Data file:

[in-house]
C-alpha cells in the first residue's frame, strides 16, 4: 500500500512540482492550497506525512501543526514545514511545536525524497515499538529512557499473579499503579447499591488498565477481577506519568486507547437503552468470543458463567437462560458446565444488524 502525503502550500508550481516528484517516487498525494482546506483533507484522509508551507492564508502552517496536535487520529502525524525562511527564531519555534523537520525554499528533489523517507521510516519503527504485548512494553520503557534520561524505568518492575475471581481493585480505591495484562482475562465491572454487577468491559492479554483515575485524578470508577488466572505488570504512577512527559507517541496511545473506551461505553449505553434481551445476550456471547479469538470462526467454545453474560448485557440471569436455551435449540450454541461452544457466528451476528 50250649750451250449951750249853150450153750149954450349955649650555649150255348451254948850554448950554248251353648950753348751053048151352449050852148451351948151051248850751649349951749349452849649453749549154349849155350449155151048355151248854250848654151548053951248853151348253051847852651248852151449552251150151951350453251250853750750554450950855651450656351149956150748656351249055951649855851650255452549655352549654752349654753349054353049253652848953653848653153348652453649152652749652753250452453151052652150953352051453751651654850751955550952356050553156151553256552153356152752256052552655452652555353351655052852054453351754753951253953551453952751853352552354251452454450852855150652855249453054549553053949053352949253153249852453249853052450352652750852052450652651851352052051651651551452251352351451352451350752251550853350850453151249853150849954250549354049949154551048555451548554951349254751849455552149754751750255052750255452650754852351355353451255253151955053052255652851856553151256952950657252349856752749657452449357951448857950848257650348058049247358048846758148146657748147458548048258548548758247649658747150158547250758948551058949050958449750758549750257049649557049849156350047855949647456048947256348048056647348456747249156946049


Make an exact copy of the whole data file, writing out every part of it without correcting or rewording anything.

[in-house]
C-alpha cells in the first residue's frame, strides 16, 4: 500500500512540482492550497506525512501543526514545514511545536525524497515499538529512557499473579499503579447499591488498565477481577506519568486507547437503552468470543458463567437462560458446565444488524 502525503502550500508550481516528484517516487498525494482546506483533507484522509508551507492564508502552517496536535487520529502525524525562511527564531519555534523537520525554499528533489523517507521510516519503527504485548512494553520503557534520561524505568518492575475471581481493585480505591495484562482475562465491572454487577468491559492479554483515575485524578470508577488466572505488570504512577512527559507517541496511545473506551461505553449505553434481551445476550456471547479469538470462526467454545453474560448485557440471569436455551435449540450454541461452544457466528451476528 50250649750451250449951750249853150450153750149954450349955649650555649150255348451254948850554448950554248251353648950753348751053048151352449050852148451351948151051248850751649349951749349452849649453749549154349849155350449155151048355151248854250848654151548053951248853151348253051847852651248852151449552251150151951350453251250853750750554450950855651450656351149956150748656351249055951649855851650255452549655352549654752349654753349054353049253652848953653848653153348652453649152652749652753250452453151052652150953352051453751651654850751955550952356050553156151553256552153356152752256052552655452652555353351655052852054453351754753951253953551453952751853352552354251452454450852855150652855249453054549553053949053352949253153249852453249853052450352652750852052450652651851352052051651651551452251352351451352451350752251550853350850453151249853150849954250549354049949154551048555451548554951349254751849455552149754751750255052750255452650754852351355353451255253151955053052255652851856553151256952950657252349856752749657452449357951448857950848257650348058049247358048846758148146657748147458548048258548548758247649658747150158547250758948551058949050958449750758549750257049649557049849156350047855949647456048947256348048056647348456747249156946049